Fluconazole could cause harm to people with certain health conditions. This effect is called a drug-condition interaction. Other factors can also affect whether fluconazole oral tablet is a safe option for you.
Tell your doctor about your overall health and any past health conditions before you take fluconazole oral tablet. Health conditions and other factors you and your doctor should discuss include:
- acquired immunodeficiency syndrome (AIDS)
- problems with electrolytes (blood minerals)
- heart problems
- kidney problems
- liver problems
- medications you take
Fluconazole can cause an allergic reaction in some people. Severe allergic reactions are rare but possible.
If you’ve had an allergic reaction to fluconazole or any of its ingredients, your doctor will likely not prescribe fluconazole. They can tell you about medications that are safer options for you.
A mild allergic reaction may cause the following symptoms:
A severe allergic reaction may cause the following symptoms:
- severe skin rashes that may blister and peel
- swelling under your skin, usually in your hands, feet, eyelids, or lips
- swelling of your mouth, throat, or tongue, which can cause breathing problems
If you have an allergic reaction to fluconazole, call your doctor right away. If you have severe symptoms, call 911 or a local emergency number.
What to ask your doctor
This article describes fluconazole oral tablet’s uses and dosage, ways to save on cost, and more. Let your doctor know if you have questions about fluconazole or would like more details about it.
Here’s a list of some possible questions you may want to ask your doctor:
- Do fluconazole oral tablets expire?
- How does fluconazole compare with other drugs that could treat my condition?
- Is my risk of side effects higher than expected for any reason?
- Fluconazole- fluconazole tablet. (2023). https://nctr-crs.fda.gov/fdalabel/services/spl/set-ids/7e90f6c0-1ca0-4759-90d9-a133174eb740/spl-doc
- Food and Drug Administration. (2023). Orange Book: Approved drug products with therapeutic equivalence evaluations. https://www.accessdata.fda.gov/scripts/cder/ob/index.cfm
Disclaimer: Optum Perks has made every effort to make certain that all information is factually correct, comprehensive, and up to date. However, this article should not be used as a substitute for the knowledge and expertise of a licensed healthcare professional. You should always consult your doctor or another healthcare professional before taking any medication. The drug information contained herein is subject to change and is not intended to cover all possible uses, directions, precautions, warnings, drug interactions, allergic reactions, or adverse effects. The absence of warnings or other information for a given drug does not indicate that the drug or drug combination is safe, effective, or appropriate for all patients or all specific uses.
- 2 Tablets
(floo KON a zole)
Brand Names: US
What is this drug used for?
It is used to treat fungal infections. It is used to prevent fungal infections. This drug is used to treat vaginal yeast infections. It may be given to you for other reasons. Talk with the doctor.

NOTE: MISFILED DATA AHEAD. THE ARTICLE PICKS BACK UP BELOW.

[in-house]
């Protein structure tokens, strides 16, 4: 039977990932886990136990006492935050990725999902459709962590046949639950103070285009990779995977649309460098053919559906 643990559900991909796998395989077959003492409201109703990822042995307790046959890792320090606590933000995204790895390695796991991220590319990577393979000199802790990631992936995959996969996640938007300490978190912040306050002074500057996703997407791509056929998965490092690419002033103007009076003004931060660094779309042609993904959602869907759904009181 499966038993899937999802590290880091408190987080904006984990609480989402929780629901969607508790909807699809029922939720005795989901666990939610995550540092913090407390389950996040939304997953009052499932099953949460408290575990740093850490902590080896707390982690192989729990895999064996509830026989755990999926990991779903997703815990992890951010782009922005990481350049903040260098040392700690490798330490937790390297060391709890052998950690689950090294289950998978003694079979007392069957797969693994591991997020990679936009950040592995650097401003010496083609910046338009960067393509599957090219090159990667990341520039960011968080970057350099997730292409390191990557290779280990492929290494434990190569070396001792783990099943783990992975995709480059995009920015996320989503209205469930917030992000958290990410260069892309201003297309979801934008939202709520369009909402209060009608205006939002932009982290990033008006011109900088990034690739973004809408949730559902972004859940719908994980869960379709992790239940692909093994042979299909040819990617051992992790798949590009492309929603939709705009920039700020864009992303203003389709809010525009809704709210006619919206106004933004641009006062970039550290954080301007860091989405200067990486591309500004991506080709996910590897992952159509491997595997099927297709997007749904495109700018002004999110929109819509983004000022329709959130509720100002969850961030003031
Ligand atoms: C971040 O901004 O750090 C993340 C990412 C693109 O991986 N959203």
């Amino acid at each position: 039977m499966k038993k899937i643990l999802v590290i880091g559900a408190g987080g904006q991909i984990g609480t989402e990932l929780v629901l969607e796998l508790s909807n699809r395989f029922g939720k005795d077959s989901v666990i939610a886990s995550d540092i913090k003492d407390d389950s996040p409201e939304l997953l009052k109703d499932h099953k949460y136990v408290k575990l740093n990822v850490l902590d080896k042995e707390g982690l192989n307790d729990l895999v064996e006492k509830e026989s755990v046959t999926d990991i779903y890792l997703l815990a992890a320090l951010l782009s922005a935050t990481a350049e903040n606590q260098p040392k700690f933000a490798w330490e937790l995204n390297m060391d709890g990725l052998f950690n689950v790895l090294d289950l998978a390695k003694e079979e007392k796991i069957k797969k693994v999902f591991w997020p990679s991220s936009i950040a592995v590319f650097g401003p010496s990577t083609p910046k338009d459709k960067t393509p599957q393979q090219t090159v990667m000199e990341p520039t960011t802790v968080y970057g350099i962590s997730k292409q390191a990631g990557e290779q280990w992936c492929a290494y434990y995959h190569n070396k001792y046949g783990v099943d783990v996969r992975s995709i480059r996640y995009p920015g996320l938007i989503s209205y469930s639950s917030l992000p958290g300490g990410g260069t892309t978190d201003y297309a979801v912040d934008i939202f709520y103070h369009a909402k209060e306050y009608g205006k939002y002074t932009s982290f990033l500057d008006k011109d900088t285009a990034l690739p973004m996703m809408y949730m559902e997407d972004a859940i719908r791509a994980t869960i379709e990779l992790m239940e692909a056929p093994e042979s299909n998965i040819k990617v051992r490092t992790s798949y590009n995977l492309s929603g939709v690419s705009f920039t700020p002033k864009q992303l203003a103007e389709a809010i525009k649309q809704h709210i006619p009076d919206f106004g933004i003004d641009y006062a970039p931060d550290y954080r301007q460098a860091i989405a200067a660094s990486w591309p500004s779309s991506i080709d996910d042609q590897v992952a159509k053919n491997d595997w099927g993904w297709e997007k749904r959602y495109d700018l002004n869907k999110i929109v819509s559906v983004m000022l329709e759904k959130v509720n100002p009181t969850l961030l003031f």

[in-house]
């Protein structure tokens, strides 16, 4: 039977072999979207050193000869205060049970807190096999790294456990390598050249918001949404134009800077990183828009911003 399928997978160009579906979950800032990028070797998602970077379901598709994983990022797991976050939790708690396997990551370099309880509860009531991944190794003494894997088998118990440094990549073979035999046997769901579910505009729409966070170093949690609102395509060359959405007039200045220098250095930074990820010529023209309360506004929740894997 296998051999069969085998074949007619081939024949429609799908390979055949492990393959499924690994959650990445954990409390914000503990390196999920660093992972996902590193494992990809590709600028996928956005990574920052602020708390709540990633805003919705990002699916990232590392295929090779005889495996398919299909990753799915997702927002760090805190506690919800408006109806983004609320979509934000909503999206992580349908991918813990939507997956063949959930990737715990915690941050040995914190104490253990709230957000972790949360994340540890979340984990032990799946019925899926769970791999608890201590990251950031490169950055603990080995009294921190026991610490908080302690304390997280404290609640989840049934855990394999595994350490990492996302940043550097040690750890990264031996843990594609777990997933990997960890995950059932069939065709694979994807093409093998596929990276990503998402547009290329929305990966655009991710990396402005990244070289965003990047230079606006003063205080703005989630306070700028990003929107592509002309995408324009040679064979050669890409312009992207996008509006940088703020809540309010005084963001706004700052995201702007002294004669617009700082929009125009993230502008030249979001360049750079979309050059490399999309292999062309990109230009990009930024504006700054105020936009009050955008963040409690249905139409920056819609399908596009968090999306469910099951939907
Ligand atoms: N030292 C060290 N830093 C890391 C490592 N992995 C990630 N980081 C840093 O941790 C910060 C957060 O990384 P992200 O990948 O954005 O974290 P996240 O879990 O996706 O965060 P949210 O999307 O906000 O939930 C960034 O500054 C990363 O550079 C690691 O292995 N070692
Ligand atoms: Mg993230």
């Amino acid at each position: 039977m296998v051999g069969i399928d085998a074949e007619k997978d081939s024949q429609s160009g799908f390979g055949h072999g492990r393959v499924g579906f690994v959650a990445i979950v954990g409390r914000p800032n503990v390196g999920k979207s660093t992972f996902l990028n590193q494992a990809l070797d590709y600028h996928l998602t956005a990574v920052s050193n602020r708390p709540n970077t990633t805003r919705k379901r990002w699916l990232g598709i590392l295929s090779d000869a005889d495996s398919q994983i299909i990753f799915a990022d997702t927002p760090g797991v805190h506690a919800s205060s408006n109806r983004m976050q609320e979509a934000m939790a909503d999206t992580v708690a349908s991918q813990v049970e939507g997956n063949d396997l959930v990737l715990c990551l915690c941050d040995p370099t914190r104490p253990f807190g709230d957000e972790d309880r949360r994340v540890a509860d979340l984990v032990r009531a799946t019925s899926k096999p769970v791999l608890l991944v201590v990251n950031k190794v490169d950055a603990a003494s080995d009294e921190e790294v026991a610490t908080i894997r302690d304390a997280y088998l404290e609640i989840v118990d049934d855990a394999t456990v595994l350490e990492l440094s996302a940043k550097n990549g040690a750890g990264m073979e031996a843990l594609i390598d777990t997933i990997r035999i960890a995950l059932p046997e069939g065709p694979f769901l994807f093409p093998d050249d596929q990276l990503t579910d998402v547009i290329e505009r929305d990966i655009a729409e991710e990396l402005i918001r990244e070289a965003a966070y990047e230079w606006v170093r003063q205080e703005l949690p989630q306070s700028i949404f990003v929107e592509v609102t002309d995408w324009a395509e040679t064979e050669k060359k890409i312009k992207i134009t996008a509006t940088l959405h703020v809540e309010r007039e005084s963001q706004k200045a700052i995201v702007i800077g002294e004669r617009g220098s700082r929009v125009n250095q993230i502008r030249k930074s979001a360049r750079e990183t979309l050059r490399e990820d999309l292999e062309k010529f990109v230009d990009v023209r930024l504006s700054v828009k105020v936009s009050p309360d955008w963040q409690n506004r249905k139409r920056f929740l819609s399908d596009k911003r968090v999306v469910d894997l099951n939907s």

What do I need to tell my doctor BEFORE I take this drug?
If you have an allergy to fluconazole or any other part of this drug. If you are allergic to this drug; any part of this drug; or any other drugs, foods, or substances. Tell your doctor about the allergy and what signs you had. If you are taking any of these drugs: Astemizole, cisapride, erythromycin, olaparib, pimozide, quinidine, terfenadine, or voriconazole. If you are pregnant or may be pregnant. You will need to talk with your doctor about if this drug is right for you. This is not a list of all drugs or health problems that interact with this drug. Tell your doctor and pharmacist about all of your drugs (prescription or OTC, natural products, vitamins) and health problems. You must check to make sure that it is safe for you to take this drug with all of your drugs and health problems. Do not start, stop, or change the dose of any drug without checking with your doctor.
What are some things I need to know or do while I take this drug?
Tell all of your health care providers that you take this drug. This includes your doctors, nurses, pharmacists, and dentists. Avoid driving and doing other tasks or actions that call for you to be alert until you see how this drug affects you. Do not use longer than you have been told. A second infection may happen. Have blood work checked as you have been told by the doctor. Talk with the doctor. Talk with your doctor before you drink alcohol. Very bad skin problems like rashes have happened with this drug. Sometimes, this has been deadly in people with other bad health problems. Talk with the doctor. Very bad liver problems have rarely happened with this drug. Sometimes, this has been deadly in people with other bad health problems. Talk with the doctor. A severe and sometimes deadly reaction has happened. Most of the time, this reaction has signs like fever, rash, or swollen glands with problems in body organs like the liver, kidney, blood, heart, muscles and joints, or lungs. If you have questions, talk with the doctor. If you are 65 or older, use this drug with care. You could have more side effects. If you are able to get pregnant, talk with your doctor. You may need to use birth control to prevent pregnancy while taking this drug and for some time after your last dose. This drug may cause harm to the unborn baby if you take it while you are pregnant. If you are pregnant or you get pregnant while taking this drug, call your doctor right away. Tell your doctor if you are breast-feeding. You will need to talk about any risks to your baby.